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I have had the conversation, “Does God have a sense of humor?” many times. There are too many examples of “coincidences” in my life that are so ironic only a loving God could set them up. I have been served my words and my judgements on a silver platter so often it is my the “blue plate special” at the diner of my life. These meals have not been served with bitterness, but with a kind, and merciful side dish of love.
I feel God is a master of humor. From talking donkeys to Jesus’s commandment to the formerly blind man, “Don’t tell anybody“, there are things in the bible that just break me up. A woman telling David that her husband is well named, Adam and Eve hiding from God, you got to laugh. If the bible does not give examples of God’s humor to you, what about His creation? For every majestic creation like the eagle, there is the comic relief of the dung beetle, and other than divine funny bone, how do you explain the duck-billed platypus.? Or my life?
I view my life as a comedy, not in a shallow sit-com sense, but in a Shakespearean context. A tragedy and a comedy both have elements of pathos and humor, the real difference between them is the outcome. A Midsummer Night’s Dream” has an ending that leaves the spectator with a much different feeling than does Hamlet. The final act of the life of a follower of Jesus the risen Messiah is to be risen like Him and spend eternity with God worshiping and praising Him, so based on that final unending act, no matter what takes place between now and then, life is a comedy.
This attitude helps me fight depression and gives me a positive outlook on others. No matter how bleak the current state of events, my faith in the coming of Christ in power and glory lets me concentrate on the final act. As I minister to others with various degrees of effectiveness, and especially when my frustration levels climb to near the point of despair , it is good that I may get some distance and observe from the second row the play that is unfurling. One of the theatrical presentations now appearing at Dayspring is the story of B. and M. These are two guys who have attended services, Bible studies, and even participated in work days and ministries, but have yet to make a public confession of their belief in Christ, or to show that true repentance has changed their lives. So far that is tragic. The comedy is that they each think they are counseling the other.
I get detailed reports from M. that B. is “coming around” and “doing better” , and corresponding reports from B. that he “had a long talk with” M. and that he sees signs of “improvement”. Each has adopted the other as a ministry. Now on a secular, earthy level, I am sure this is a positive thing, but as a pastor I see the blind leading the blind. The good part is they have bonded and are beginning to care about someone other than themselves. There is undoubtedly progress toward a less self centered existence. The bad news is that each feels superior to the other, considering himself a minister, and the other a ministry. I receive these reports with great interest nodding and saying , “Oh, yes” in a therapeutic manner as self disclosure is always an element. The comic element is the seriousness of the report. One would think that spiritual enlightenment lurked around the corner, but in the last two years or so there has been no great advancement. The progress reports each gives the other has been mostly positive.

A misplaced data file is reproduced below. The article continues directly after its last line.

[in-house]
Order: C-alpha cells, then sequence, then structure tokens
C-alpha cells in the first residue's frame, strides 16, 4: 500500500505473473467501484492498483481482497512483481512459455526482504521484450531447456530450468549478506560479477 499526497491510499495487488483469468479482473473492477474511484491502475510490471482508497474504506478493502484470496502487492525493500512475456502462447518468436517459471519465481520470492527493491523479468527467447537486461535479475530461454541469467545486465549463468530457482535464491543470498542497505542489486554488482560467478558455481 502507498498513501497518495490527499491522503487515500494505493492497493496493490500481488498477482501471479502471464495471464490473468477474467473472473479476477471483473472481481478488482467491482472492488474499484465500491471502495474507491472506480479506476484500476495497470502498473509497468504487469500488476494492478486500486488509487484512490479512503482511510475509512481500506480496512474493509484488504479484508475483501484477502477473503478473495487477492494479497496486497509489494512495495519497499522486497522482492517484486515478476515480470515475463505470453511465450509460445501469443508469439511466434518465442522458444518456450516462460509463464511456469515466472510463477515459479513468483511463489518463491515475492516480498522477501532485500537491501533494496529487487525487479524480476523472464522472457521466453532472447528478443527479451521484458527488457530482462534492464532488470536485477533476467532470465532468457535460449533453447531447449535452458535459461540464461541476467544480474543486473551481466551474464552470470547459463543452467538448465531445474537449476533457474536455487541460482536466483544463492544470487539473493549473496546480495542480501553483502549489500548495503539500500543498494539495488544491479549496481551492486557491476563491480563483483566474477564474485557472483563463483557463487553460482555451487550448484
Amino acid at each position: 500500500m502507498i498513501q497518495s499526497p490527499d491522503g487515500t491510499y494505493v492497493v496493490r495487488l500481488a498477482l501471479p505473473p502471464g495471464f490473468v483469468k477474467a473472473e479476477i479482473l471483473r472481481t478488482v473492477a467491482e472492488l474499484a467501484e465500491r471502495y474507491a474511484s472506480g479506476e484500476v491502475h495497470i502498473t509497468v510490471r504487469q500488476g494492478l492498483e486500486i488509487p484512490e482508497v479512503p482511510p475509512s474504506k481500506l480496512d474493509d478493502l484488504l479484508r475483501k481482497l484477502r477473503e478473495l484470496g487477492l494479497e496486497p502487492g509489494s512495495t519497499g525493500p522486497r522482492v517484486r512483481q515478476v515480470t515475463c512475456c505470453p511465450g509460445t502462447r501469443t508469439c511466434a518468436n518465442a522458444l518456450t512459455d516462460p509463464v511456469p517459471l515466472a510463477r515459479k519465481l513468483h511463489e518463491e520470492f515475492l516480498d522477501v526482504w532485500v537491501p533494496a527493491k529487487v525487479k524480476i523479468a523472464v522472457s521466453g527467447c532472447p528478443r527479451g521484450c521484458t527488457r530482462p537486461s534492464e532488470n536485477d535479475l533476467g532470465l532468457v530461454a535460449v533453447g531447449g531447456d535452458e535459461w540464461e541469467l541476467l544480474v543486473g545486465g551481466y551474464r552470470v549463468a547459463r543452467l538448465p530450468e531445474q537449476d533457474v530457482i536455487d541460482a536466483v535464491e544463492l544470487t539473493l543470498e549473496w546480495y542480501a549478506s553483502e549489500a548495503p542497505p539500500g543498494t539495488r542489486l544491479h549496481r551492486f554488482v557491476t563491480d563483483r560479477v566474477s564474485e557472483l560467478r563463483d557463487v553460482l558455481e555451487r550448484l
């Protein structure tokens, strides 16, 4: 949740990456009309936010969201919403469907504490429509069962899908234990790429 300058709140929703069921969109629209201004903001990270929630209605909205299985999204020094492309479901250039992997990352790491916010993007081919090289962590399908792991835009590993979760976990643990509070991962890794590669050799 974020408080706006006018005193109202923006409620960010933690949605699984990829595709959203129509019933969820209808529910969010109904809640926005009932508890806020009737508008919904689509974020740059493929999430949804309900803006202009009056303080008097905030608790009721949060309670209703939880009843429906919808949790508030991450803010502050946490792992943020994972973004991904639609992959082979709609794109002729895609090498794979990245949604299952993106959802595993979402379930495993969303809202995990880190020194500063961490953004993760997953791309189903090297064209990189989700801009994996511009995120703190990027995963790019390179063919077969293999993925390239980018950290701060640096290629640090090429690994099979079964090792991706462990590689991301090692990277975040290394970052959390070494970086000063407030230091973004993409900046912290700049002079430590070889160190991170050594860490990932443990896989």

I am not posting anything I have not told these guys, but like good actors on the stage they seem ignorant of the voice of the narrator as they move through the scenes of life. When I am with them, whether separately or individually, I speak of Jesus and how he gives meaning and direction in life, how the Holy Spirit guides in wonderful ways, how God can make a message out of a mess, and how someday, sooner or later, they will meet with Jesus, and at that time He will judge the quick and the dead. Better to be quick than dead. I read evangelism books where the hero speaks to the subject for five minutes and, Praise God! , the sinner is face down on the floor begging Jesus to save him from hell. This does not jive with my life experience.
So we watch the drama unfold. Is it a tragedy? A comedy? If the dynamic duo described above realize Jesus is Lord and Messiah, and understand that serving Him is the true purpose of the believer, then what a wonderful comedy it has been! We will laugh at these two as if they were Laurel and Hardy, or Aykroyd and Belushi. But if they continue to bob and weave around the stage, when the final curtan is lowered, what a tragedy it will be. Two talented warm hearted men accompanying each other straight into Hell , each convinced he is somehow serving the other.
Pray it is a comedy. I hate sad endings.
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